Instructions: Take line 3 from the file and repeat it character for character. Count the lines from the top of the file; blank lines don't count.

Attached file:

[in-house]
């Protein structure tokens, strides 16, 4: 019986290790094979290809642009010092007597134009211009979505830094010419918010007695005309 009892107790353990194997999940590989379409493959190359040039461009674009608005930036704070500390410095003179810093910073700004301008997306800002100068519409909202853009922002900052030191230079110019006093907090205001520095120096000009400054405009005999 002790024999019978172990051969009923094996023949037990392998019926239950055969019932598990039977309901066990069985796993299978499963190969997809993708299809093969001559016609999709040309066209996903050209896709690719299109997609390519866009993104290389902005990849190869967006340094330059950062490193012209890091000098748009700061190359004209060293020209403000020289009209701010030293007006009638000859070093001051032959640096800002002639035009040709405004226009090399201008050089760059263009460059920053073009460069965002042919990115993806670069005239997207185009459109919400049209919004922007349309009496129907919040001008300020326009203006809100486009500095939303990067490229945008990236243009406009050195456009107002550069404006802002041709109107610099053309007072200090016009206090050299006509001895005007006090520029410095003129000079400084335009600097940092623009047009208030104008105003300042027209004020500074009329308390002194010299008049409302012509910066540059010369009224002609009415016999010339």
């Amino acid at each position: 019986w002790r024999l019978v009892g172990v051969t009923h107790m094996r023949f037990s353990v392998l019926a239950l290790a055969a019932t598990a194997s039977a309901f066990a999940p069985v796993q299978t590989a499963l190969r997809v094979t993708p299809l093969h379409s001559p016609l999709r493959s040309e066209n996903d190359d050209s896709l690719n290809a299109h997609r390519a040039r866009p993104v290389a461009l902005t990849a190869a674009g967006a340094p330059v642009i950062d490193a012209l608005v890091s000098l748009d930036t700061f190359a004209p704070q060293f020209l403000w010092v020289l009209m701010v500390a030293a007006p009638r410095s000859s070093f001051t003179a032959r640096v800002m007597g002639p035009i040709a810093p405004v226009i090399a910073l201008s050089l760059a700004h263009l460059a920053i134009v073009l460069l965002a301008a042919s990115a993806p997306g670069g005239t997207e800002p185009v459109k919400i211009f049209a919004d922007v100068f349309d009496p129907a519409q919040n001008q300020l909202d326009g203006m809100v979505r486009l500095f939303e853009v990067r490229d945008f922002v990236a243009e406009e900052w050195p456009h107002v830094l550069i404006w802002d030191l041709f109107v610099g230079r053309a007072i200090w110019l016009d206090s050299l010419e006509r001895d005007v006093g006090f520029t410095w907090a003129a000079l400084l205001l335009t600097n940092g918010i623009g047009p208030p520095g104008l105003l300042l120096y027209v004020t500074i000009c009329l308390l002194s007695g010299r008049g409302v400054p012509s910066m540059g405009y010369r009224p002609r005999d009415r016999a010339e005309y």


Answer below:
């Amino acid at each position: 019986w002790r024999l019978v009892g172990v051969t009923h107790m094996r023949f037990s353990v392998l019926a239950l290790a055969a019932t598990a194997s039977a309901f066990a999940p069985v796993q299978t590989a499963l190969r997809v094979t993708p299809l093969h379409s001559p016609l999709r493959s040309e066209n996903d190359d050209s896709l690719n290809a299109h997609r390519a040039r866009p993104v290389a461009l902005t990849a190869a674009g967006a340094p330059v642009i950062d490193a012209l608005v890091s000098l748009d930036t700061f190359a004209p704070q060293f020209l403000w010092v020289l009209m701010v500390a030293a007006p009638r410095s000859s070093f001051t003179a032959r640096v800002m007597g002639p035009i040709a810093p405004v226009i090399a910073l201008s050089l760059a700004h263009l460059a920053i134009v073009l460069l965002a301008a042919s990115a993806p997306g670069g005239t997207e800002p185009v459109k919400i211009f049209a919004d922007v100068f349309d009496p129907a519409q919040n001008q300020l909202d326009g203006m809100v979505r486009l500095f939303e853009v990067r490229d945008f922002v990236a243009e406009e900052w050195p456009h107002v830094l550069i404006w802002d030191l041709f109107v610099g230079r053309a007072i200090w110019l016009d206090s050299l010419e006509r001895d005007v006093g006090f520029t410095w907090a003129a000079l400084l205001l335009t600097n940092g918010i623009g047009p208030p520095g104008l105003l300042l120096y027209v004020t500074i000009c009329l308390l002194s007695g010299r008049g409302v400054p012509s910066m540059g405009y010369r009224p002609r005999d009415r016999a010339e005309y």